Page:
Topic: Sustainable Agriculture & Organics
THE best opportunity in a generation to improve the safety of the American food supply will come as early as Monday night, when the Senate is scheduled to vote on the F.D.A. Food Safety Modernization bill. This legislation is by no means perfect. But it promises to achieve several important food safety objectives, greatly benefiting consumers without harming small farmers or local food producers.
It might sound odd to say this about something people deal with at least three times a day, but food in America has been more or less invisible, politically speaking, until very recently. At least until the early 1970s, when a bout of food price inflation and the appearance of books critical of industrial agriculture (by Wendell Berry, Francis Moore Lappé, and Barry Commoner, among others) threatened to propel the subject to the top of the national agenda, Americans have not had to think very hard about where their food comes from, or what it is doing to the planet, their bodies, and their society.
A few days after Michelle Obama broke ground on an organic vegetable garden on the South Lawn of the White House in March, the business section of the Sunday New York Times published a cover story bearing the headline Is a Food Revolution Now in Season? The article, written by the paper’s agriculture reporter, said that “after being largely ignored for years by Washington, advocates of organic and locally grown food have found a receptive ear in the White House.”
Dear Mr. President-Elect,
It may surprise you to learn that among the issues that will occupy much of your time in the coming years is one you barely mentioned during the campaign: food. Food policy is not something American presidents have had to give much thought to, at least since the Nixon administration–the last time high food prices presented a serious political peril. Since then, federal policies to promote maximum production of the commodity crops (corn, soybeans, wheat and rice) from which most of our supermarket foods are derived have succeeded impressively in keeping prices low and food more or less off the national political agenda.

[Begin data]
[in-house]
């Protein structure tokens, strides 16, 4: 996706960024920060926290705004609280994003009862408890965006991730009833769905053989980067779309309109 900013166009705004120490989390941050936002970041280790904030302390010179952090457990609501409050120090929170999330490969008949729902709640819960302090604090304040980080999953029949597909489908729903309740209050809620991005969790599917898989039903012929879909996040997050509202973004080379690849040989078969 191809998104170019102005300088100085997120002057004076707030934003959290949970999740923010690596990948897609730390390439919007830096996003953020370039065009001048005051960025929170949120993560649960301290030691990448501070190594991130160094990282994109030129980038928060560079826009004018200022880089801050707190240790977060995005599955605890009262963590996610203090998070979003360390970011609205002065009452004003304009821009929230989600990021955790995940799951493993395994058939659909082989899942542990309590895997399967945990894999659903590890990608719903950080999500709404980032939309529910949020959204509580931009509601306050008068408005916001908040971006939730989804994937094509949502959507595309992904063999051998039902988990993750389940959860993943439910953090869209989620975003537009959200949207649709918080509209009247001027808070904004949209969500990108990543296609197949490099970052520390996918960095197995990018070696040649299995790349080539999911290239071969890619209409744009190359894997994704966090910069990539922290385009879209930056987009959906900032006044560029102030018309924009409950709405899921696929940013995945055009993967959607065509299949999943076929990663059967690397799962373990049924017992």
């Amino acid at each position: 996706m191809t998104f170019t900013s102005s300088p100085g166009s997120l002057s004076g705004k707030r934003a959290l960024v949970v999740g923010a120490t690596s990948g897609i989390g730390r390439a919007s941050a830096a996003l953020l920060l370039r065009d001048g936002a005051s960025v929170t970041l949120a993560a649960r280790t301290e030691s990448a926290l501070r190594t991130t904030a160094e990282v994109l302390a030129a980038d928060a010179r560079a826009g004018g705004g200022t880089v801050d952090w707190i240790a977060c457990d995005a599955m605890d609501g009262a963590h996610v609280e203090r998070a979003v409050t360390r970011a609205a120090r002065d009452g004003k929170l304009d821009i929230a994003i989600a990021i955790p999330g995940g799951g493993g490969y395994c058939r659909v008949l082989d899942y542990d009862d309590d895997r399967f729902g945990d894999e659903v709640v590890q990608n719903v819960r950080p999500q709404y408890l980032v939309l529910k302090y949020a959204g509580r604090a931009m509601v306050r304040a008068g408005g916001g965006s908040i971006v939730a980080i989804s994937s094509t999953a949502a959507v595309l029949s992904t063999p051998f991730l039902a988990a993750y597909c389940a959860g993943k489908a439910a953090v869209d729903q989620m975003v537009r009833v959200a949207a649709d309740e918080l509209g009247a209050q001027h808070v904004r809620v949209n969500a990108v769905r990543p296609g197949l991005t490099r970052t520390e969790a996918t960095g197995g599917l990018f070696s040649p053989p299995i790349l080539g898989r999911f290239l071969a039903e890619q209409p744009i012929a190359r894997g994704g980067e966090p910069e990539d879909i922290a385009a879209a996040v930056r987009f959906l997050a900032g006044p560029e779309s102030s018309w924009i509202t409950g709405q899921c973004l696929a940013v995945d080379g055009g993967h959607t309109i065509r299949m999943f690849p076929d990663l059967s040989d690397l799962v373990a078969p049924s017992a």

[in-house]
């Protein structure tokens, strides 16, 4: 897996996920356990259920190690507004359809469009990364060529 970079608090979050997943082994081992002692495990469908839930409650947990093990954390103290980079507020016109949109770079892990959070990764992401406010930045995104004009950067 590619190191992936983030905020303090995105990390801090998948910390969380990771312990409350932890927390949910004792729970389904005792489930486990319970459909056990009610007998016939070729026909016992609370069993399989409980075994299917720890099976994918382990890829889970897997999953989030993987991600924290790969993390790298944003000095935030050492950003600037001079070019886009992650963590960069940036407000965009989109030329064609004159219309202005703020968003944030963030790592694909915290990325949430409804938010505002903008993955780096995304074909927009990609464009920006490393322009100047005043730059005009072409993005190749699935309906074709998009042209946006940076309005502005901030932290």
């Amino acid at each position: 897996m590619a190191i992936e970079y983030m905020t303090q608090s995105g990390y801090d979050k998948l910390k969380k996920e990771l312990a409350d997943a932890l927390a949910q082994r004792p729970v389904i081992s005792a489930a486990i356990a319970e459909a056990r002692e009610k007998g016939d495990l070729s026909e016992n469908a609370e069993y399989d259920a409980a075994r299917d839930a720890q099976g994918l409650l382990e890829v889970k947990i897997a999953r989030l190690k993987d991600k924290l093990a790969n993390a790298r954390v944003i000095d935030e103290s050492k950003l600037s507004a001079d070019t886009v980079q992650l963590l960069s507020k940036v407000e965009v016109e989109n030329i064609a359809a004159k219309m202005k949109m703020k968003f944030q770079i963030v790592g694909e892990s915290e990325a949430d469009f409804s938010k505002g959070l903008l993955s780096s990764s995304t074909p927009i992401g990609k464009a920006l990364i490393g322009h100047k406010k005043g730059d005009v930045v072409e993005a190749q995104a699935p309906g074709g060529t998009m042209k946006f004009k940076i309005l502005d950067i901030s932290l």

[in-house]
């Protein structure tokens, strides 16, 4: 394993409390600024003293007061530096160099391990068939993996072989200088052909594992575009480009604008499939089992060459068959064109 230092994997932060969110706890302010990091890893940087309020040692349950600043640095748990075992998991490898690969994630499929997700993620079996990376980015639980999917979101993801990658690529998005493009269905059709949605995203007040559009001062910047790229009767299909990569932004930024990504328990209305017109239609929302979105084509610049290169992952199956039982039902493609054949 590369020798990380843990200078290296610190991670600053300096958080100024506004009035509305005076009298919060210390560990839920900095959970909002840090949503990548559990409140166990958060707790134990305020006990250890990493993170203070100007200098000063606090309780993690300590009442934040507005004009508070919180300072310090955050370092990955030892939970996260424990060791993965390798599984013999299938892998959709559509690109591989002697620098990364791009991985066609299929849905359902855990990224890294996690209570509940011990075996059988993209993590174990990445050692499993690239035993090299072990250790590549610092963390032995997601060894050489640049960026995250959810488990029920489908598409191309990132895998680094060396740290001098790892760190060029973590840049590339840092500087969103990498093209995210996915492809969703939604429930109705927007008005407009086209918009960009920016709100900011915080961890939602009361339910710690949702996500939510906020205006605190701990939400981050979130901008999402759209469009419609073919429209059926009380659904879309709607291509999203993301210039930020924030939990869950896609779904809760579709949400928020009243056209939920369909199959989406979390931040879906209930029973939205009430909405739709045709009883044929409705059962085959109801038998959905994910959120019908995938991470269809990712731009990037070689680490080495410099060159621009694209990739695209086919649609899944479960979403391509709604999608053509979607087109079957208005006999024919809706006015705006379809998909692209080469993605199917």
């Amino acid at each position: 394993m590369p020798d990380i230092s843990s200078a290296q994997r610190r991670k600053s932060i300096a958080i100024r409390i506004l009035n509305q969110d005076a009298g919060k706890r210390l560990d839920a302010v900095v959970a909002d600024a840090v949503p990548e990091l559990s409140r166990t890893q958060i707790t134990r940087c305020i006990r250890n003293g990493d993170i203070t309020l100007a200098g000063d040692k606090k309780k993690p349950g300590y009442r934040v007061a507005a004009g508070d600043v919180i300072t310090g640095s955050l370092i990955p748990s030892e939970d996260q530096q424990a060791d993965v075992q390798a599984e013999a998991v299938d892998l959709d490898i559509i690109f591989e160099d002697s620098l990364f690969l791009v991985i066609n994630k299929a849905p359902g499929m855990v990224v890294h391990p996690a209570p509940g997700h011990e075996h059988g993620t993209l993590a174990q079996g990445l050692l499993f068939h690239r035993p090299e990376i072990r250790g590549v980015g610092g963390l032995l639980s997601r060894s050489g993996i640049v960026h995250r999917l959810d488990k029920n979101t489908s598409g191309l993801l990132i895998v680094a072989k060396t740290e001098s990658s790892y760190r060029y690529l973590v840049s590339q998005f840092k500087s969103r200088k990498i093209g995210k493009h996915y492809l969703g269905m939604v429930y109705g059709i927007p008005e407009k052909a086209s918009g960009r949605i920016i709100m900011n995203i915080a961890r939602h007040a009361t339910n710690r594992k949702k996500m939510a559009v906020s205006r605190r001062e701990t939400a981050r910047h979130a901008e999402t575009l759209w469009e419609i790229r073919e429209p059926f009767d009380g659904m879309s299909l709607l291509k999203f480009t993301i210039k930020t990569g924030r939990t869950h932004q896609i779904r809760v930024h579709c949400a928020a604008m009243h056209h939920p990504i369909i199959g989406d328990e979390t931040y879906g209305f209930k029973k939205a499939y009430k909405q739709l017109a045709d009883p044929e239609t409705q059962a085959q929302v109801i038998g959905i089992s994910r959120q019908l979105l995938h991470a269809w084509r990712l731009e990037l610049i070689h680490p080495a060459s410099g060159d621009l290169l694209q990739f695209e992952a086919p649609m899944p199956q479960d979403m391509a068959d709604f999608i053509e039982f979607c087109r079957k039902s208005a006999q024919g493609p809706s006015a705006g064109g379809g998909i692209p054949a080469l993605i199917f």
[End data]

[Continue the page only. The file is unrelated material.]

The word “sustainability” has gotten such a workout lately that the whole concept is in danger of floating away on a sea of inoffensiveness. Everybody, it seems, is for it whatever “it” means. On a recent visit to a land-grant university’s spanking-new sustainability institute, I asked my host how many of the school’s faculty members were involved.
Belated thanks for your June 28th letter. I was delighted to hear of the new initiatives you outlined in it, and even more delighted in the weeks since to see so much evidence–as I’ve visited your stores and heard from both your suppliers and employees–that the company appears serious about pursuing these initiatives. So I’m writing primarily to applaud the steps you’ve taken.
On May 26, John Mackey, the co-founder and CEO of Whole Foods, wrote me a letter (also published on the Whole Foods Web site), taking issue with some of the points I have made about his grocery chain–in my book “The Omnivore’s Dilemma,” in my column for TimesSelect and in some of my public remarks.
“Elitist” is just about the nastiest name you can call someone, or something, in America these days, a finely-honed term of derision in the culture wars, and “elitist” has stuck to organic food in this country like balsamic vinegar to mâche. Thirty years ago the rap on organic was a little different: back then the stuff was derided as hippie food, crunchy granola and bricklike brown bread for the unshaved set (male and female division).
Several readers of my last few posts about eating locally have asked for some resources. Certainly it can feel daunting to leave the familiar confines of the supermarket, where you can find just about everything you want, arranged according to a comfortingly predictable map.
So which side of 14th Street should we shop on? The south side, where Whole Foods has planted the flag of industrial organic food, or across the street at the Union Square farmer’s market? The last time I was in that neighborhood, I stopped by the meat counter at Whole Foods and was delighted to see they’re now carrying grass-finished beef, the only kind I buy. It’s one of the most sustainably grown foods you can eat. But I was dismayed to discover that the grass-finished beef at Whole Foods had traveled all the way from New Zealand.